I Wave equation solution using Fourier Transform

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I'm studying Quantum Field Theory and the first example being given in the textbook is the massless Klein Gordon field whose equation is just the wave equation [itex]\Box \ \phi = 0[/itex]. The only problem is that I'm not being able to get the same solution as the book. In the book the author states that the general solution is:

[tex]\phi(\mathbf{x},t)=\int \dfrac{d^3\mathbf{p}}{(2\pi)^3}(a_p e^{-i\omega_p t + i\mathbf{x}\cdot \mathbf{p}}+a_p^\ast e^{i\omega_p t - i\mathbf{x}\cdot \mathbf{p}})[/tex]

Now to get this I expandand [itex]\Box \ \phi = (\partial_t^2 - \nabla^2)\phi[/itex] and took the Fourier transform so that we get the equation [itex](\partial_t^2 + \omega_p^2)\hat{\phi}(\mathbf{p},t)=0[/itex] where [itex]\omega_p = |p|[/itex].

This equation now has [itex]\mathbf{p}[/itex] just as a parameter and we can easily solve it since it is just the simple harmonic oscilator equation of motion. We end up with

[tex]\hat{\phi}(\mathbf{p},t)= a_p e^{-i\omega_p t}+b_p e^{i\omega_p t}[/tex]

If we now use the Fourier inversion formula we have that

[tex]\phi(\mathbf{x},t)=\int \dfrac{d^3\mathbf{p}}{(2\pi)^3}\hat{\phi}(\mathbf{p},t)e^{i\mathbf{p}\cdot \mathbf{x}}=\int \dfrac{d^3\mathbf{p}}{(2\pi)^3}(a_p e^{-i\omega_p t}+b_p e^{i\omega_p t})e^{i\mathbf{p}\cdot \mathbf{x}}.[/tex]

This is almost the result, but we need, however, to ensure [itex]\phi[/itex] is a real field. For that we need to apply the reality condition to the Fourier transform:

[tex]\hat{\phi}(\mathbf{p},-t)=\hat{\phi}^\ast(\mathbf{p},t)[/tex]

This provides us with

[tex]a_p e^{i\omega_p t} + b_p e^{-i\omega_p t} = a_p^\ast e^{i\omega_p t} + b_p^\ast e^{-i\omega_p t}[/tex]

Now I'm stuck here. I'm not getting how from this condition I can arrive naturally at the textbook answer. How can I proceed this to arrive at the same solution that the textbook presents?
 
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Did you handle eipx correctly when you formed φ*(p,t) ?
 
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Actually not. Sometime after posting this here, I realize that I made a huge mistake: I messed up the coordinates and applied the reality condition as if the Fourier transform was on the [itex]t[/itex] rather than [itex]\mathbf{x}[/itex] variable. This was the whole problem, so I think I'll post the correct solution. The correct reality condition is:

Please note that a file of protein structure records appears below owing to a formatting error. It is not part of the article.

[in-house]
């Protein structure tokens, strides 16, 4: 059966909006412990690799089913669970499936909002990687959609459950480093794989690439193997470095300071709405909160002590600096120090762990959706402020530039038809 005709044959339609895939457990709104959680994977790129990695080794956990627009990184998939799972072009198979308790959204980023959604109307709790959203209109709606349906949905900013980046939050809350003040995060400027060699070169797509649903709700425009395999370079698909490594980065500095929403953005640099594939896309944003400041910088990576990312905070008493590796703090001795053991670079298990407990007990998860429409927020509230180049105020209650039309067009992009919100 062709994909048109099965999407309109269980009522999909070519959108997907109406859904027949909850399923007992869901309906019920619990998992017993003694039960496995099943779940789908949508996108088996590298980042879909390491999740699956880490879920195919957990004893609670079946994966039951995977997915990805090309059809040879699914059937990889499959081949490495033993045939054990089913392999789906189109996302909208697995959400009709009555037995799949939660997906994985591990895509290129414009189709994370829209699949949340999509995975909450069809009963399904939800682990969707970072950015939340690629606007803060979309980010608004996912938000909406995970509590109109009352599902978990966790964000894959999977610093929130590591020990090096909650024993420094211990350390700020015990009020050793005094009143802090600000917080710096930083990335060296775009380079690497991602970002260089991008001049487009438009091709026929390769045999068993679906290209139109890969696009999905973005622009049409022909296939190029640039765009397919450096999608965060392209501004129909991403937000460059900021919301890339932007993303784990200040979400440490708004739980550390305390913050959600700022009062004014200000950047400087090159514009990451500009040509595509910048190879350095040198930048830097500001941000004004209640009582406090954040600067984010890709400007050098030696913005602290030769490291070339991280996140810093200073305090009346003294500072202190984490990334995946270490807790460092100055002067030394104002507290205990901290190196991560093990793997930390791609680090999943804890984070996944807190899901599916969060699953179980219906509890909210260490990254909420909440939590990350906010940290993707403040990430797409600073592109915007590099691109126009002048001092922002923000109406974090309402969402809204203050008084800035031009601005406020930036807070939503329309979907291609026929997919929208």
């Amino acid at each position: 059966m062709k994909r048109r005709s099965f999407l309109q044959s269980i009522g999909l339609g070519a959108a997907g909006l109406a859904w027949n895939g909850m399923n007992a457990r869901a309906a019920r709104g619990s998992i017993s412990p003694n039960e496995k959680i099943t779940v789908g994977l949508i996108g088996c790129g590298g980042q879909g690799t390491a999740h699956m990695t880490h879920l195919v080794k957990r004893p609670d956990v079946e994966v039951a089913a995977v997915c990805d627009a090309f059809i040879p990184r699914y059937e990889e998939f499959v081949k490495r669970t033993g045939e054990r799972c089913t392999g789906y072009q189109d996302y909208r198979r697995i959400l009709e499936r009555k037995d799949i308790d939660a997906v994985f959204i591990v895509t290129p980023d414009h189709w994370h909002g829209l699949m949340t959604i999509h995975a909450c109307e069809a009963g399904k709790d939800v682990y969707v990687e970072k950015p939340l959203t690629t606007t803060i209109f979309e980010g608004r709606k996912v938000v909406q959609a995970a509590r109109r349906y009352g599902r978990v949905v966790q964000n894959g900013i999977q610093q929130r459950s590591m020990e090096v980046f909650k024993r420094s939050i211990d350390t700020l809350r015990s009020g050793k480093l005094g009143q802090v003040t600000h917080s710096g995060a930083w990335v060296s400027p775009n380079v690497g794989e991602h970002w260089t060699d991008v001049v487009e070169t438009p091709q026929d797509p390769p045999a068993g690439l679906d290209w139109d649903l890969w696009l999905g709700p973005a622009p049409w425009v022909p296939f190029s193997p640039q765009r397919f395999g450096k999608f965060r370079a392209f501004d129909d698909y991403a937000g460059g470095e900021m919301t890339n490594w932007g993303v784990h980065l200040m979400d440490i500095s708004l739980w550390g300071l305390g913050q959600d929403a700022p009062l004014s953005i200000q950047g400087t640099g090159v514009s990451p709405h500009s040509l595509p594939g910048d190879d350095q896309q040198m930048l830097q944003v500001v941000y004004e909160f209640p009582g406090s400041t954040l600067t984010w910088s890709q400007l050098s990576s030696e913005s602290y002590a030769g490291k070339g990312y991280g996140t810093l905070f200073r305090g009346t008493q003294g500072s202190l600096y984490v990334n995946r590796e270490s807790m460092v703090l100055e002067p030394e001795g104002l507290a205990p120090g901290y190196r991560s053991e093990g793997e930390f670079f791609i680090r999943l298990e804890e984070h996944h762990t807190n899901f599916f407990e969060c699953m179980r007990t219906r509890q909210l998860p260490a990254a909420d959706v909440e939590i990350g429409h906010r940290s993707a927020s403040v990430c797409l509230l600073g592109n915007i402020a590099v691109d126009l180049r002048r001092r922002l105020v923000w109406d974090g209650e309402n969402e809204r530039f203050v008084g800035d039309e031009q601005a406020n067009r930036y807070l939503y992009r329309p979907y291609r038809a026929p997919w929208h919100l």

[tex]\hat{\phi}(-\mathbf{p},t)=\hat{\phi}^\ast(\mathbf{p},t)[/tex]

which translates into

[tex]a_{-p}e^{-i\omega_p t}+b_{-p}e^{i\omega_p t}=a_{p}^\ast e^{i\omega_p t}+b_p^\ast e^{-i\omega_p t}[/tex]

then using the linear indepence of the functions [itex]e^{-i\omega_p t}[/itex] and [itex]e^{i\omega_p t}[/itex] which can be derived from the Wronskian determinant, we derive that [itex]a_{-p}=b_p^\ast[/itex]. Thus the expansion becomes:

[tex]\phi(\mathbf{x},t)=\int \dfrac{d^3 p}{(2\pi)^3}(a_p e^{-i\omega_p t}e^{i \mathbf{x}\cdot \mathbf{p}} + a_{-p}^\ast e^{i\omega_p t}e^{i\mathbf{x}\cdot \mathbf{p}})[/tex]

Now this can be split into two integrals

[tex]\phi(\mathbf{x},t)=\int \dfrac{d^3 p}{(2\pi)^3}(a_p e^{-i\omega_p t}e^{i \mathbf{x}\cdot \mathbf{p}})+\int \dfrac{d^3 p}{(2\pi)^3}(a_{-p}^\ast e^{i\omega_p t}e^{i\mathbf{x}\cdot \mathbf{p}})[/tex]

Finally on the second integral we perform the change of variables [itex]\mathbf{p}\mapsto -\mathbf{p}[/itex], and we get from the change of variables formula, recalling that [itex]\omega_p = |\mathbf{p}|=\omega_{-p}[/itex] we get

[tex]\phi(\mathbf{x},t)=\int \dfrac{d^3 p}{(2\pi)^3}(a_p e^{-i\omega_p t}e^{i \mathbf{x}\cdot \mathbf{p}})+\int \dfrac{d^3 p}{(2\pi)^3}(a_{p}^\ast e^{i\omega_p t}e^{-i\mathbf{x}\cdot \mathbf{p}})[/tex]

And finally we can combine the two integrals using the Minkowski inner product [itex]x^\mu p_\mu = \eta_{\mu\nu}x^\mu p^\nu[/itex] with again [itex]x^\mu = (t,\mathbf{x})^\mu[/itex] and [itex]p^\mu = (\omega_p, \mathbf{p})^\mu[/itex]. This directly leads to the correct answer:

[tex]\phi(\mathbf{x},t)=\int \dfrac{d^3 p}{(2\pi)^3}(a_p e^{-i p_\mu x^\mu}+a_{p}^\ast e^{i p_\mu x^\mu})[/tex]
 

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